Originally Posted by nht
Citation needed. If this is true why does the mini consistently sell more on Amazon than the iMac? 150 strikes me as low.
Apple split out the desktop and laptop numbers in 2012 in their SEC filing and it was 75% laptop, 25% desktop and every filing since, they say the numbers have moved more to portables and they stopped splitting them out. The desktop ASP was $1300, which points to a higher purchase price. Tim Cook reported that the ~2-2.5 month iMac delay in late 2012 caused a 700,000 unit shortfall:
That was when they sold 4.1m Macs vs 5.2m the previous year. This means they should have sold 4.8m Macs, at least 75% of those would be laptops and at least 700k iMacs. This leaves 1.2m - 0.7m = 0.5m to be split between Mac Pro and mini. But, that assumes that they didn't sell any iMacs, which wasn't the case and it assumes desktops still hold 25% but they've been noted to slip further. If you assume the iMac would be 3/2.5 x 700k = 840k, this leaves 360k between mini and Pro.
Computer ownership surveys have put the mini and Pro very close with the mini just out ahead. I would say the Pro is 50-150k and the mini is 150-250k, depending on when in the release schedule we're at. Right now, I'd expect the mini to be at a low level.
The higher sales on Amazon can be accounted for the fact that Amazon buyers would tend towards cheaper options where they can also buy a cheap display. Notice the model is the cheapest one and customers also bought $129 and $157 Asus displays, $109, $150, $170 and $240 Viewsonic, $128 Asus, $190 Dell displays. iMac buyers won't be any better off buying from Amazon and they have to rely on Amazon delivery. I'd buy a Mini from Amazon or even eBay, what's the worst that could happen? An iMac or laptop, I'd buy from Apple direct as I know I'm not going to get screwed on the display like I might with a 3rd party retailer.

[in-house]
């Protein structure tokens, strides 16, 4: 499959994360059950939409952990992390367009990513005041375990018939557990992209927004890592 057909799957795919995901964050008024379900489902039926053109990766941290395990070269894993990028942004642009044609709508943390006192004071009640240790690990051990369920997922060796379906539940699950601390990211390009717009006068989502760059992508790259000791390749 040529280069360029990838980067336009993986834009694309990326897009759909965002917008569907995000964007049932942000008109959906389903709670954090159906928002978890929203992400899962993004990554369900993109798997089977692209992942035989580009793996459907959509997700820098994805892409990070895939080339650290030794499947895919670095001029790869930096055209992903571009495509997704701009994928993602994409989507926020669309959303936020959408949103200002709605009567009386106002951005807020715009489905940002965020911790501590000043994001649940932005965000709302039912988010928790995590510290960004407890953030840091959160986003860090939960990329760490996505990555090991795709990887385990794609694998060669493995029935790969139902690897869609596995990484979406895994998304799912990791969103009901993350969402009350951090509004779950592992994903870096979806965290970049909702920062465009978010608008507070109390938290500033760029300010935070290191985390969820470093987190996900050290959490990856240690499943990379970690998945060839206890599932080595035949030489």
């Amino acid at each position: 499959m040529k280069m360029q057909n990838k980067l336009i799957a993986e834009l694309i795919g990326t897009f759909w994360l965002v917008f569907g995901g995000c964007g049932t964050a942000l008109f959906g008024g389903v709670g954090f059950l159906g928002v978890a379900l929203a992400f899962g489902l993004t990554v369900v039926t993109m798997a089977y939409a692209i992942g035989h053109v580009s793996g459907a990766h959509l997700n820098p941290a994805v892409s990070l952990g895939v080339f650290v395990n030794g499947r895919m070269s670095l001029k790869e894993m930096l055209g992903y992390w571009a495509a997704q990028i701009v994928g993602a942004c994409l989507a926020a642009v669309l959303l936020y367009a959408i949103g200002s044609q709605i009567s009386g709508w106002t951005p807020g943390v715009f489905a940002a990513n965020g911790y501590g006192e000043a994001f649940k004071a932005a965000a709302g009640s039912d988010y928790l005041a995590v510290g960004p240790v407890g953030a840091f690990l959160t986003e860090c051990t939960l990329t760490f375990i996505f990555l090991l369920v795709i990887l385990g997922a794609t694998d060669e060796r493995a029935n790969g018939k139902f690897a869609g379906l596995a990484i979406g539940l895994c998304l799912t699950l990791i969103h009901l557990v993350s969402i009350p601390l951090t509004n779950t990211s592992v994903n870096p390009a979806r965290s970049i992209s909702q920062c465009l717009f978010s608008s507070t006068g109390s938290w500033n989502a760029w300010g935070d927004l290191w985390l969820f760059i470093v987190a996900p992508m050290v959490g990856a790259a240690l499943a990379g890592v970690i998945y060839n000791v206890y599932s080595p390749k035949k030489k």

The other thing to consider is revenue. Even if the mini is 250k units but selling at $599, that's $150m with 30% gross = $45m gross profit. A $999 iMac might manage to boost revenue as it pushes Mac buyers looking for a quad-i7 to a much higher price, it offers a lower entry price for PC buyers and it pushes mini bundle buyers towards giving Apple money for the display. Maybe a lot of mini buyers just won't buy a Mac but I doubt they'd lose many sales. If they come in with a $799 Macbook Air, that'll more than make up for any losses from the mini.
I don't want to see the mini go particularly but if it doesn't sell well enough, why keep offering it? The future is portable systems and desktops will continue to wind down until they're not worth selling. I'd quite like to see a 13" rMBP with a quad-i7 and Iris Pro around the $1499 mark. The CPU is only $120 more than the entry level $1299, that would be a better option for mini buyers than having to go to a $1999 MBP or $1699 iMac for a quad-i7 processor.